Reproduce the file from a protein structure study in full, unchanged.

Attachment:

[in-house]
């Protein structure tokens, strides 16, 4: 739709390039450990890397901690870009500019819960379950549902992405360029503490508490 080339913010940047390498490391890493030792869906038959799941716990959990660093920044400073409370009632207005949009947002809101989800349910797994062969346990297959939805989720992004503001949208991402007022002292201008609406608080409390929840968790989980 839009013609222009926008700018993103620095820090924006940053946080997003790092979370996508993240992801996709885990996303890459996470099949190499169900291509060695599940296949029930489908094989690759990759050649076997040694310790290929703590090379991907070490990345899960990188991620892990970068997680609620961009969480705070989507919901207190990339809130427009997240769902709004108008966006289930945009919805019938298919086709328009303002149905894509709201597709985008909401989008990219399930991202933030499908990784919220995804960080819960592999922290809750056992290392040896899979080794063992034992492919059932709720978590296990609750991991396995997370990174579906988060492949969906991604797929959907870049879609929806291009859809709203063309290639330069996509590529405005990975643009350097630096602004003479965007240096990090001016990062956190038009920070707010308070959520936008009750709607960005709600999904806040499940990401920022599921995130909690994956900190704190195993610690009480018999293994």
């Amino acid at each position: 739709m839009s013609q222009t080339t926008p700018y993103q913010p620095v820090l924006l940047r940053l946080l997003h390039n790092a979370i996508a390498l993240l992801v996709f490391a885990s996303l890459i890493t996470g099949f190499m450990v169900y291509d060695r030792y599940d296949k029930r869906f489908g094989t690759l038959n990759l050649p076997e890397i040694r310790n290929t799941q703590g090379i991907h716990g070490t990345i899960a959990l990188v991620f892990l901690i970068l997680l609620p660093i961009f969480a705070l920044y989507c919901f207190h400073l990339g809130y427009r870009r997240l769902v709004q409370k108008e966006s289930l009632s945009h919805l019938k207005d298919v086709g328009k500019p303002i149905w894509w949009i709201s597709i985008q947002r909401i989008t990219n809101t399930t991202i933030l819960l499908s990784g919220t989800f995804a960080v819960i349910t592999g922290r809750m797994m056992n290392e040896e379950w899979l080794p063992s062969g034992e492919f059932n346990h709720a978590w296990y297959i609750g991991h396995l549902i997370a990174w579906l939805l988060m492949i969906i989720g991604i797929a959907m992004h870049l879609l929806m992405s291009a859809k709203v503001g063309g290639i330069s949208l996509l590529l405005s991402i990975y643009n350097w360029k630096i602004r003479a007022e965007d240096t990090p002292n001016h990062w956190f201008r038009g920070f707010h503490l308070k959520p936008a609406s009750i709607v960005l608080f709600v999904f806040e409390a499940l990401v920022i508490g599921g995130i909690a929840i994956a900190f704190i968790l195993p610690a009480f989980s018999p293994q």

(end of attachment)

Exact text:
[in-house]
């Protein structure tokens, strides 16, 4: 739709390039450990890397901690870009500019819960379950549902992405360029503490508490 080339913010940047390498490391890493030792869906038959799941716990959990660093920044400073409370009632207005949009947002809101989800349910797994062969346990297959939805989720992004503001949208991402007022002292201008609406608080409390929840968790989980 839009013609222009926008700018993103620095820090924006940053946080997003790092979370996508993240992801996709885990996303890459996470099949190499169900291509060695599940296949029930489908094989690759990759050649076997040694310790290929703590090379991907070490990345899960990188991620892990970068997680609620961009969480705070989507919901207190990339809130427009997240769902709004108008966006289930945009919805019938298919086709328009303002149905894509709201597709985008909401989008990219399930991202933030499908990784919220995804960080819960592999922290809750056992290392040896899979080794063992034992492919059932709720978590296990609750991991396995997370990174579906988060492949969906991604797929959907870049879609929806291009859809709203063309290639330069996509590529405005990975643009350097630096602004003479965007240096990090001016990062956190038009920070707010308070959520936008009750709607960005709600999904806040499940990401920022599921995130909690994956900190704190195993610690009480018999293994």
């Amino acid at each position: 739709m839009s013609q222009t080339t926008p700018y993103q913010p620095v820090l924006l940047r940053l946080l997003h390039n790092a979370i996508a390498l993240l992801v996709f490391a885990s996303l890459i890493t996470g099949f190499m450990v169900y291509d060695r030792y599940d296949k029930r869906f489908g094989t690759l038959n990759l050649p076997e890397i040694r310790n290929t799941q703590g090379i991907h716990g070490t990345i899960a959990l990188v991620f892990l901690i970068l997680l609620p660093i961009f969480a705070l920044y989507c919901f207190h400073l990339g809130y427009r870009r997240l769902v709004q409370k108008e966006s289930l009632s945009h919805l019938k207005d298919v086709g328009k500019p303002i149905w894509w949009i709201s597709i985008q947002r909401i989008t990219n809101t399930t991202i933030l819960l499908s990784g919220t989800f995804a960080v819960i349910t592999g922290r809750m797994m056992n290392e040896e379950w899979l080794p063992s062969g034992e492919f059932n346990h709720a978590w296990y297959i609750g991991h396995l549902i997370a990174w579906l939805l988060m492949i969906i989720g991604i797929a959907m992004h870049l879609l929806m992405s291009a859809k709203v503001g063309g290639i330069s949208l996509l590529l405005s991402i990975y643009n350097w360029k630096i602004r003479a007022e965007d240096t990090p002292n001016h990062w956190f201008r038009g920070f707010h503490l308070k959520p936008a609406s009750i709607v960005l608080f709600v999904f806040e409390a499940l990401v920022i508490g599921g995130i909690a929840i994956a900190f704190i968790l195993p610690a009480f989980s018999p293994q």